In Brief

Is 16 too young to join the Armed Forces?

Editorial published in the BMJ urges ban on enlistment of adolescents on health grounds

The British government is under renewed calls to ban the recruitment of under-18s into the Armed Forces.

In an editorial published in the British Medical Journal, co-authors Guddi Singh, a paediatrician, and Reem Abu-Hayyeh, of public health charity Medact, cite past studies showing that “military service during adolescence causes specific health harms during this critical period of development”.

Specifically, a 2016 study by Medact indicated that teenaged military personnel suffer mental health problems at a higher rate than their civilian peers, and are more likely to abuse alcohol, self-harm or commit suicide.

They also claim that young recruits are at greater risk of physical injury than their older colleagues, and are more likely to end up being assigned to high-risk frontline roles after turning 18.

The joint editorial called on the Ministry of Defence (MoD) to “end its practice of recruiting adolescents to the Armed Forces”.

The UK has one of the lowest minimum enlistment ages in the developed world, and is the only country in Europe to recruit 16-year-olds to the Army, Navy and RAF.

Teenagers can begin the enlistment process from the age of 15 and seven months, which would enable them to begin training shortly after their 16th birthday.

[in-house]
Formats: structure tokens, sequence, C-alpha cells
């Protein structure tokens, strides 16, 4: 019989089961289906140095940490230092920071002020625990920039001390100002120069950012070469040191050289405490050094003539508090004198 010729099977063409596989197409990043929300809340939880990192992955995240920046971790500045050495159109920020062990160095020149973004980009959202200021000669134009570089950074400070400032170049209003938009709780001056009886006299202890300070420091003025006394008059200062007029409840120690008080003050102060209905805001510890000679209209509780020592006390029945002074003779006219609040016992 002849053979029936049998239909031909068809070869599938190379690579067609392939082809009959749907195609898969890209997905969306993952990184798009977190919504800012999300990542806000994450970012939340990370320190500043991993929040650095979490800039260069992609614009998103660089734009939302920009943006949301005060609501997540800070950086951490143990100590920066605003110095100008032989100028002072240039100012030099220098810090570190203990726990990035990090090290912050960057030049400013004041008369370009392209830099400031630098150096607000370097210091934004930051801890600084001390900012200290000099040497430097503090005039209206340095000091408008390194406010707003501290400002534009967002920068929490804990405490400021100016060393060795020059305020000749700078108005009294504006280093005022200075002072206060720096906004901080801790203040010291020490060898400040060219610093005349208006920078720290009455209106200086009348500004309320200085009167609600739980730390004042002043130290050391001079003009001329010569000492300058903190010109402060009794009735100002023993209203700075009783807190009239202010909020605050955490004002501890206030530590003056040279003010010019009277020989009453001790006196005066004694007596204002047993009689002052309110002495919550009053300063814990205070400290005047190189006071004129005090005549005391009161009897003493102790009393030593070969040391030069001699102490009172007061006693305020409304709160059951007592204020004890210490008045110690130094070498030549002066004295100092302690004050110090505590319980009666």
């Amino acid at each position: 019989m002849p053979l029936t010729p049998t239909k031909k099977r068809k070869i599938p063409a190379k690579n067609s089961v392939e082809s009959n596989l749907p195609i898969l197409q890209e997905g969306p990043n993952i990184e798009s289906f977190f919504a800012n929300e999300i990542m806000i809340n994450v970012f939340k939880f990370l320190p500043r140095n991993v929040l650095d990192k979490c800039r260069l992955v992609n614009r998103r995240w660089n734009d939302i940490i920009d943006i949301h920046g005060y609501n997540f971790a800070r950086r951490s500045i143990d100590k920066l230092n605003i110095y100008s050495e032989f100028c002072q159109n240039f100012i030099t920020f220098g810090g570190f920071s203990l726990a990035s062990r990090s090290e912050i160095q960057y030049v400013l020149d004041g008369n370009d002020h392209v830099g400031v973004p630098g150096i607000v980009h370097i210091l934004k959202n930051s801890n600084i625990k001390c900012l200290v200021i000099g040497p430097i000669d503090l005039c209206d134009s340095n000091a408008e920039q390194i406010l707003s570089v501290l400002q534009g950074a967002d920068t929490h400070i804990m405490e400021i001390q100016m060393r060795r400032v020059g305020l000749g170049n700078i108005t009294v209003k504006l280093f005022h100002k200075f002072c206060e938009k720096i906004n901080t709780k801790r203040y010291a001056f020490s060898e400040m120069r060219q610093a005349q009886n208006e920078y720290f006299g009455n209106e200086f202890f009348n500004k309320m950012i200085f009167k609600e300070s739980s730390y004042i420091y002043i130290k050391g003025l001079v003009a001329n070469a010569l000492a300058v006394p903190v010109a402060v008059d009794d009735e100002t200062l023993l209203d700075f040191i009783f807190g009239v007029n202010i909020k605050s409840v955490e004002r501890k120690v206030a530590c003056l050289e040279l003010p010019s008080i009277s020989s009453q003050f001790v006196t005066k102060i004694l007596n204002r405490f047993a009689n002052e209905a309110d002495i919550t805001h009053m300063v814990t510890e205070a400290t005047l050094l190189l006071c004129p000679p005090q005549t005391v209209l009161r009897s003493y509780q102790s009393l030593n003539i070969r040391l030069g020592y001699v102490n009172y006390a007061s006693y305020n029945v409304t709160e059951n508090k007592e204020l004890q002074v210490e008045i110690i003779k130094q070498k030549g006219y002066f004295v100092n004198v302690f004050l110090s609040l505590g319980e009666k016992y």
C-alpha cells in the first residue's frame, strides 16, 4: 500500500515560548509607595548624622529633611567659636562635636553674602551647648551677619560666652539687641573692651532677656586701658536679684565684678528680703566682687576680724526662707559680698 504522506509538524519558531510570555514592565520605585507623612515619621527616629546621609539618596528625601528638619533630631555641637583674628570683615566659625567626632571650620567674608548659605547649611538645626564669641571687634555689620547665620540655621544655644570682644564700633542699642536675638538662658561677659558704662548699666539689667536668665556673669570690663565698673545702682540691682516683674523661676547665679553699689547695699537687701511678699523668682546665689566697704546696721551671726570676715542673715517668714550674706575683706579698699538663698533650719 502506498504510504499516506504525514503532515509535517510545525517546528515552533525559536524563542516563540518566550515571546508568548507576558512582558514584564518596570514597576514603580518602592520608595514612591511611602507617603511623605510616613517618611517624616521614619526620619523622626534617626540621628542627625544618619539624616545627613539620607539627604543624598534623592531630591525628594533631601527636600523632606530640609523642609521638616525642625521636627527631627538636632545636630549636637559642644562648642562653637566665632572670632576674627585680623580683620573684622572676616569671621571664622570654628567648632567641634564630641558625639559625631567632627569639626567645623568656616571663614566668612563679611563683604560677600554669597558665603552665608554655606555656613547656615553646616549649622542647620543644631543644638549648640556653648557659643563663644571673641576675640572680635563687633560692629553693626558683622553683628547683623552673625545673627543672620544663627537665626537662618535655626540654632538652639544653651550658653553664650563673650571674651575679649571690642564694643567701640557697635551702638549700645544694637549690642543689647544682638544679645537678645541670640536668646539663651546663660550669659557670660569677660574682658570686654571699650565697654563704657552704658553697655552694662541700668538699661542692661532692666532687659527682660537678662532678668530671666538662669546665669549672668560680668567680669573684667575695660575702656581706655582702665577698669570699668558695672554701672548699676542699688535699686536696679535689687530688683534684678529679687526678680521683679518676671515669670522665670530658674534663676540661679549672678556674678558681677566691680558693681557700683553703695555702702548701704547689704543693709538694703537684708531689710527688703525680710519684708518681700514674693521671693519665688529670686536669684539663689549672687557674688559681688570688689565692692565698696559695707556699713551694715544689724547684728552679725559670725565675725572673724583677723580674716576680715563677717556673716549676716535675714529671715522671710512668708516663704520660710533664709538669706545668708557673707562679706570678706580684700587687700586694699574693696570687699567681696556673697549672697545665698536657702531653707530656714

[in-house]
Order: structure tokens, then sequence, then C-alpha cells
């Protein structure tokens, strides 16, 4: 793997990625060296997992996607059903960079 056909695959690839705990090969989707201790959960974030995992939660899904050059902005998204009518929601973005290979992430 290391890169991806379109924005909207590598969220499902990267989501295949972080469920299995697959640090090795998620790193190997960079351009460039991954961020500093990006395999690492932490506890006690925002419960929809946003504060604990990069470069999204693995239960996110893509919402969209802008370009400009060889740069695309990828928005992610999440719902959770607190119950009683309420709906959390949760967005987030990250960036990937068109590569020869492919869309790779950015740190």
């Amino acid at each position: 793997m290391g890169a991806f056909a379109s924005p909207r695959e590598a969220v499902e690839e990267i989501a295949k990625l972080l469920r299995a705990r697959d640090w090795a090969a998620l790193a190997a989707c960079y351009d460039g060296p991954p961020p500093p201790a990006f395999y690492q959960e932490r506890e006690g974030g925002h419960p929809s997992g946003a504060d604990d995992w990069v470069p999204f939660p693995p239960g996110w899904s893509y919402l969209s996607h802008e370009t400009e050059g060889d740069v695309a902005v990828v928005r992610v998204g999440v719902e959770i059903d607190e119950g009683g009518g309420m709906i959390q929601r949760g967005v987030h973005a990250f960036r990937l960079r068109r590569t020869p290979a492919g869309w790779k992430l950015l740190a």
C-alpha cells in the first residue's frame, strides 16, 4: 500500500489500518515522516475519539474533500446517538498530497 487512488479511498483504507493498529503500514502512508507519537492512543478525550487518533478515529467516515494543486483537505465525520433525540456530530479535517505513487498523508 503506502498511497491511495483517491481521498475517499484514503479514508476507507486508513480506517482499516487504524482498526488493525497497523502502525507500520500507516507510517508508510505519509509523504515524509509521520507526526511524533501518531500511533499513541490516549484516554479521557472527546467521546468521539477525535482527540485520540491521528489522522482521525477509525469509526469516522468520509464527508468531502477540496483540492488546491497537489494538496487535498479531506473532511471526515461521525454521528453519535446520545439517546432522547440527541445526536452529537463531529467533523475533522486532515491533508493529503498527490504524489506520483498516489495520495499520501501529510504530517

However, the Army points out that under-18s must have parental consent to enlist and cannot serve on the frontline in combat roles.

The minimum age limit for officers, who traditionally come from more middle- to upper-class backgrounds, is 18.

According to the figures in the new report, one in five new Army recruits are under the age of 18.

The practice has long been scrutinised, with critics claiming that under-18s are too young to meaningfully consent to military service, and that recruiters capitalise on their vulnerability, especially in underprivileged communities.

In June last year, The Guardian revealed how the British Army had used targeted Facebook ads to reach teenagers awaiting their GCSE results.

Rachel Taylor, the director of programmes at Child Soldiers International, said at the time that the story was further proof that the MoD is “deliberately targeting children at the lowest limit of the legal recruitment age to fill the lowest qualified, least popular and hardest-to-recruit army roles”.

Most recently, “the decision by the British army to place a glossy supplement inside the plastic wrap for the February 2019 issues of both the official Xbox and PlayStation magazines in the UK… created an overwhelmingly hostile reaction”, writes Nick Robinson, an associate professor in politics at the University of Leeds, for The Conversation.

A survey published in July last year indicated that three-quarters of Britons believe that 18 should be the minimum age to join the Armed Forces.

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